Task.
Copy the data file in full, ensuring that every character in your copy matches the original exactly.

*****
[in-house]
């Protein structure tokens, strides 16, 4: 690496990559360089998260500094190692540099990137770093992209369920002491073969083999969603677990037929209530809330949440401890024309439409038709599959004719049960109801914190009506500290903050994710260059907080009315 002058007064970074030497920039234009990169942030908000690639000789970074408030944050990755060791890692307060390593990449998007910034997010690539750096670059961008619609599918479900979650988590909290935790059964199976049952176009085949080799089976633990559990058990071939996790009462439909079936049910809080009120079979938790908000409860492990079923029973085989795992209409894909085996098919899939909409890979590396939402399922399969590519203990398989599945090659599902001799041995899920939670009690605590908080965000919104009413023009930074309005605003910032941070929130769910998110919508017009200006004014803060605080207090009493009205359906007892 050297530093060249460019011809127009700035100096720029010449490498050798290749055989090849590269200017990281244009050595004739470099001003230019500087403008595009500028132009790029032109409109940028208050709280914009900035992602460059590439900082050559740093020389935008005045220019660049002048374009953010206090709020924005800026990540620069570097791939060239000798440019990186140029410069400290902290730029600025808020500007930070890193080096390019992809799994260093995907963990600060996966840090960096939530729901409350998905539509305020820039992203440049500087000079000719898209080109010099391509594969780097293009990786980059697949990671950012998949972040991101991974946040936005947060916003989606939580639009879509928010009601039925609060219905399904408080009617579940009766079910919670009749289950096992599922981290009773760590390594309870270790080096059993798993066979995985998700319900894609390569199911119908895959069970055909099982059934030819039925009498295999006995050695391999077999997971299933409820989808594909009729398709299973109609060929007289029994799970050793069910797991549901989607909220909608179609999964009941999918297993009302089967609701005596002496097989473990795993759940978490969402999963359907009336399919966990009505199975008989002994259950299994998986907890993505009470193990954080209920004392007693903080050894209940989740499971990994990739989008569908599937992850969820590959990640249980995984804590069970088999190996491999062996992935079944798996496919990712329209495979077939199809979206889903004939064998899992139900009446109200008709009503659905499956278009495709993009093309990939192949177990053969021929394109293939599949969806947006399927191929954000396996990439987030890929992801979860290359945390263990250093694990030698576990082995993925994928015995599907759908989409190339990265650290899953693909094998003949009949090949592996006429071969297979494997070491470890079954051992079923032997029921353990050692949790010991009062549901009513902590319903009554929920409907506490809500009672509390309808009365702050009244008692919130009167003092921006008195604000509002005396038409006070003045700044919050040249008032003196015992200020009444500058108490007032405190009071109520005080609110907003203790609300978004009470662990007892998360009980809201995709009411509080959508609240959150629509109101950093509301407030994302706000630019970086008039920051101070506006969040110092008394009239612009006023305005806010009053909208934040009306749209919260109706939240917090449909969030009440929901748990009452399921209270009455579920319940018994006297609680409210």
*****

[in-house]
């Protein structure tokens, strides 16, 4: 690496990559360089998260500094190692540099990137770093992209369920002491073969083999969603677990037929209530809330949440401890024309439409038709599959004719049960109801914190009506500290903050994710260059907080009315 002058007064970074030497920039234009990169942030908000690639000789970074408030944050990755060791890692307060390593990449998007910034997010690539750096670059961008619609599918479900979650988590909290935790059964199976049952176009085949080799089976633990559990058990071939996790009462439909079936049910809080009120079979938790908000409860492990079923029973085989795992209409894909085996098919899939909409890979590396939402399922399969590519203990398989599945090659599902001799041995899920939670009690605590908080965000919104009413023009930074309005605003910032941070929130769910998110919508017009200006004014803060605080207090009493009205359906007892 050297530093060249460019011809127009700035100096720029010449490498050798290749055989090849590269200017990281244009050595004739470099001003230019500087403008595009500028132009790029032109409109940028208050709280914009900035992602460059590439900082050559740093020389935008005045220019660049002048374009953010206090709020924005800026990540620069570097791939060239000798440019990186140029410069400290902290730029600025808020500007930070890193080096390019992809799994260093995907963990600060996966840090960096939530729901409350998905539509305020820039992203440049500087000079000719898209080109010099391509594969780097293009990786980059697949990671950012998949972040991101991974946040936005947060916003989606939580639009879509928010009601039925609060219905399904408080009617579940009766079910919670009749289950096992599922981290009773760590390594309870270790080096059993798993066979995985998700319900894609390569199911119908895959069970055909099982059934030819039925009498295999006995050695391999077999997971299933409820989808594909009729398709299973109609060929007289029994799970050793069910797991549901989607909220909608179609999964009941999918297993009302089967609701005596002496097989473990795993759940978490969402999963359907009336399919966990009505199975008989002994259950299994998986907890993505009470193990954080209920004392007693903080050894209940989740499971990994990739989008569908599937992850969820590959990640249980995984804590069970088999190996491999062996992935079944798996496919990712329209495979077939199809979206889903004939064998899992139900009446109200008709009503659905499956278009495709993009093309990939192949177990053969021929394109293939599949969806947006399927191929954000396996990439987030890929992801979860290359945390263990250093694990030698576990082995993925994928015995599907759908989409190339990265650290899953693909094998003949009949090949592996006429071969297979494997070491470890079954051992079923032997029921353990050692949790010991009062549901009513902590319903009554929920409907506490809500009672509390309808009365702050009244008692919130009167003092921006008195604000509002005396038409006070003045700044919050040249008032003196015992200020009444500058108490007032405190009071109520005080609110907003203790609300978004009470662990007892998360009980809201995709009411509080959508609240959150629509109101950093509301407030994302706000630019970086008039920051101070506006969040110092008394009239612009006023305005806010009053909208934040009306749209919260109706939240917090449909969030009440929901748990009452399921209270009455579920319940018994006297609680409210």